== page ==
The Attorney General’s announcement earlier this week that the Justice Department would start a “Religious Liberty Task Force” has caused a bit of consternation, especially among people who fear that the US is heading toward some sort of theocracy or “dominionist” regime. The DoJ’s task force appears to be an internal exercise, but fear has a way of making things seem bigger and more threatening than perhaps they really are.
Beyond the bounds of the government, and on the day-to-day scale of dealing with people who may not share our beliefs, we don’t need a task force. We may need a better understanding that “Congress shall make no law respecting an establishment of religion” means no law with respect to establishing a state religion, and that “no law … prohibiting the free exercise thereof” means no law prohibiting people from practicing their religion according to its doctrines and dictates. But when it comes to “free exercise,” some broad guidelines might help the rest of us when it comes to exercising our religious liberty responsibly. That is, it might help if we had some reference by which to determine whether our religious freedom — i.e., our religious practice and the obligations we have taken on with respect to honoring and serving God — is infringing on the rights (or the freedoms) of others.
I find a useful guideline for religious freedom in what Paul the Apostle wrote to the church in Galatia about the “fruit of the Spirit.” Paul listed nine things and claimed, “against these there is no law” —
It’s quite a lovely list, and a friend of mine once declared that each of those characteristics builds upon the other, starting with Self-Control. That is, without Self-Control we are unable (or at least unlikely) to exhibit much in the way of Gentleness; until we learn how to be gentle with others and with ourselves deep Faithfulness may elude us; without faith we may be “good enough” to get by, but consistent and unconditional Goodness will be beyond our reach; and so forth. But that’s not what I mean by a guideline for religious liberty.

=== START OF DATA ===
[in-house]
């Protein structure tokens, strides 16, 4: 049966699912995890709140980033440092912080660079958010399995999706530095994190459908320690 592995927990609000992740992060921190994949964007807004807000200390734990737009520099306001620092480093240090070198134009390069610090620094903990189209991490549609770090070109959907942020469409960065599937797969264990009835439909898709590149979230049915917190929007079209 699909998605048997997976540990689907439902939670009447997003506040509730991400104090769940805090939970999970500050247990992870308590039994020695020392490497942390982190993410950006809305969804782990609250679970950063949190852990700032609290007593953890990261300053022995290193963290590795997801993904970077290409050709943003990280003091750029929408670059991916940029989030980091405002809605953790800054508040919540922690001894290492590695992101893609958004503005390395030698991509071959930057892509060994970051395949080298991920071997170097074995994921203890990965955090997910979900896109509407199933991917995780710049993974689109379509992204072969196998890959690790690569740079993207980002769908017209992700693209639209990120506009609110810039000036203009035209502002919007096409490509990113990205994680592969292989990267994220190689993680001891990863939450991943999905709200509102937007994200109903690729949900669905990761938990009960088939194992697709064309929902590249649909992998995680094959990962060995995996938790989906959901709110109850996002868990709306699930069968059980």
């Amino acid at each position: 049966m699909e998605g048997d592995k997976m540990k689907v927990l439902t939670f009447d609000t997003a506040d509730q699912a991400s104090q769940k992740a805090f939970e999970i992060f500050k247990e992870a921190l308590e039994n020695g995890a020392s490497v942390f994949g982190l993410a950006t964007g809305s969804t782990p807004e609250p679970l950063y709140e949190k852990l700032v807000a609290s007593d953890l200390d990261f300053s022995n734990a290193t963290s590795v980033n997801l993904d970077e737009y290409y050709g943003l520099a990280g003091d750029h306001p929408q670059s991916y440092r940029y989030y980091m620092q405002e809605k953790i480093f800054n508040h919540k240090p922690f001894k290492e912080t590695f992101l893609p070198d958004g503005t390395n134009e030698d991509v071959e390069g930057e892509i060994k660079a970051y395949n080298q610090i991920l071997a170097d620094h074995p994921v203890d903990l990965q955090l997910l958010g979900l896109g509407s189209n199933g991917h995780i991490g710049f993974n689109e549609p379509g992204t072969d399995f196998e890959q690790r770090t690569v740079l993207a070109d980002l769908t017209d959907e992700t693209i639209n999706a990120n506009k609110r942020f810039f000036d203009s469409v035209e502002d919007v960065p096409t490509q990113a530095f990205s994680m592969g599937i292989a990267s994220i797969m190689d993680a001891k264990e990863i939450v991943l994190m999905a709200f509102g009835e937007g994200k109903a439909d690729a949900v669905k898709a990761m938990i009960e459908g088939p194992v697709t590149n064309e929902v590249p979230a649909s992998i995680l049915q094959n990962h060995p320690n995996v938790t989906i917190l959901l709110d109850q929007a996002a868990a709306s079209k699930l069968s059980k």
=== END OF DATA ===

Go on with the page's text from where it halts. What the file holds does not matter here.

Because the First Amendment prevents our government from establishing a state religion and from prohibiting citizens from freely exercising their religion, I would approach it as follows: As long as your “free exercise” of your religious faith is demonstrated in the love you show to others, the joy you share, the peacefulness with which you live your life, how patient you are when people vex you, the kindness you show to those around you, the good that you do, the faithfulness you practice, how gently you treat others, and the self-control you exhibit, then by all means enjoy your religious freedom. Against those things, there is no law.
But: If you are unloving, if you cause despair, if you are unruly, impatient, unkind, evil, unfaithful, cruel, or undisciplined — and in practicing your religious freedom you bring harm where you should bring healing — then your religious freedom may (and possibly should) be limited.
No doubt some may bristle at my proposing a Christian scripture as a guideline for general religious liberty. (Some people bristle at anything Christian.) If anyone knows of a comparable passage of scripture from some other religious tradition that encapsulates how faith may be put into practice for the most benefit and least harm, I would certainly consider it. Barring that, I will be content to do my best to live up to what was taught the Galatians.by
Really enjoyed this, Gray. Your essay is thought-provoking and gentle, which is so refreshing in today’s onslaught of screamed opinions.
I’m going to have to think about the requirements for free exercise of religion, and the reason for that is, in the Bible there are instances where Jesus is talking to the pharisees and he uses none of those characteristics in his disdain for them, and I assume that everything Jesus said or did was in service to or an expression of his “religion.”